Case Style: United States of America v. Sarah E.K. Laux a/k/a “Sarah Kitzke”
Case Number: 2:14-cr-00229-CNC
Judge: Charles N. Clevert, Jr.
Court: United States District Court for the Eastern District of Wisconsin (Milwaukee County)
Plaintiff's Attorney: Scott J. Campbell
Defendant's Attorney: Mike Fitzgerald
Description: Milwaukee, WI - Milwaukee-Area Attorney Sentenced to Four Years in Prison for Defrauding Financial Institutions and Clients, Money Laundering, and Filing a False Tax Return
Sarah E.K. Laux a/k/a “Sarah Kitzke” (age 35) of Mequon, Wisconsin, was sentenced before Judge Charles N. Clevert, Jr. on charges of bank fraud, wire fraud, mail fraud, money laundering, and tax fraud. Laux was sentenced to 48 months in federal prison and was ordered to serve five years on supervised release.
The Court ordered Laux to pay a forfeiture of $2,072,276.48 and forfeited Laux’s interests in other properties, including her interests in her Mequon residence, another parcel of real property in Mequon, a Las Vegas timeshare property, $5,000 in currency, seven jewelry items, and two insurance businesses.
At sentencing, the Court also stated that it will soon enter an order requiring Laux to pay full restitution to the victims of her crimes of conviction, and will order Laux to repay the Internal Revenue Service all back taxes, penalties, and interest arising from her filing of a false 2010 personal income tax return in which she failed to report $200,000 in income.
Sarah E.K. Laux was indicted in December 2014 with defrauding four different clients – an entity and three individuals – to whom Laux had provided trust and estates advice and to whose funds Laux gained access through her solo-practice law firm. Laux defrauded those clients out of more than $2.2 million in funds that Laux then converted to her own use.
As set forth in the indictment, between 2010 and 2012, Laux engaged in a scheme to defraud his client by gaining access to their money and then, through misrepresentations and false pretenses, converting more than $1.6 million of their money to her own use. Laux used that money to buy residential real property and an insurance business and to pay Laux’s personal bills and bills of Laux’s law firm, Laux Law, LLC.
As also set forth in the indictment, Laux also defrauded Associated Bank, N.A., and its subsidiary Associated Trust, N.A., which served as trustee of a trust of which the previously mentioned client was a beneficiary, by falsely representing to those financial institutions that Carleen Guenther needed a distribution from the trust to buy a condominium in a retirement home; causing those financial institutions to distribute the $450,000 for that purpose; and then converting the $450,000 to her own use. Laux then prepared falsified documents and presented those falsified documents, and made false statements, to Associated Trust and Associated Bank to conceal that Laux had fraudulently converted the $450,000 in distributions from the trust to Laux’s own use.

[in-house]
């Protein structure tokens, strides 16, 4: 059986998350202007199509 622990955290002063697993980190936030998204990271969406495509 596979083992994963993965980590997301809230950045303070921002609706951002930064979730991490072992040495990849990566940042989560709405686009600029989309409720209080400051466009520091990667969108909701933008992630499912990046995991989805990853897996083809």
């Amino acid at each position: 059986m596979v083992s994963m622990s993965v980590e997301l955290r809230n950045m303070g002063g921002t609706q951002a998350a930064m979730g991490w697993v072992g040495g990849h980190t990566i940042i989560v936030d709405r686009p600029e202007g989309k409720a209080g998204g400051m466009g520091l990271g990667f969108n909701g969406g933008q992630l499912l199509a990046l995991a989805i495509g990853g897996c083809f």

In addition, during 2013, Laux defrauded two other estate-planning clients, a husband and wife, by embezzling approximately $584,000 of their investment monies after having promised to use their money to buy annuities.
According to the indictment, using the proceeds of these various fraud schemes, Laux engaged in money laundering transactions. She also filed a materially false and fraudulent personal income tax return for tax year 2010. Laux falsely stated that her and her husband’s income for 2010 was $104,249, when in fact the amount was in excess of that amount.
On October 6, 2015, Laux pleaded guilty to five counts of the 33-count indictment. Those counts charged her with bank fraud, wire fraud, mail fraud, money laundering, and filing a false tax return.
The case was investigated by Special Agents of the IRS Criminal Investigation and the Federal Bureau of Investigation.
Outcome: Laux was sentenced to 48 months in federal prison and was ordered to serve five years on supervised release. The Court also ordered Laux to pay a forfeiture of $2,072,276.48 and forfeited Laux’s interests in other properties, including her interests in her Mequon residence, another parcel of real property in Mequon, a Las Vegas timeshare property, $5,000 in currency, seven jewelry items, and two insurance businesses.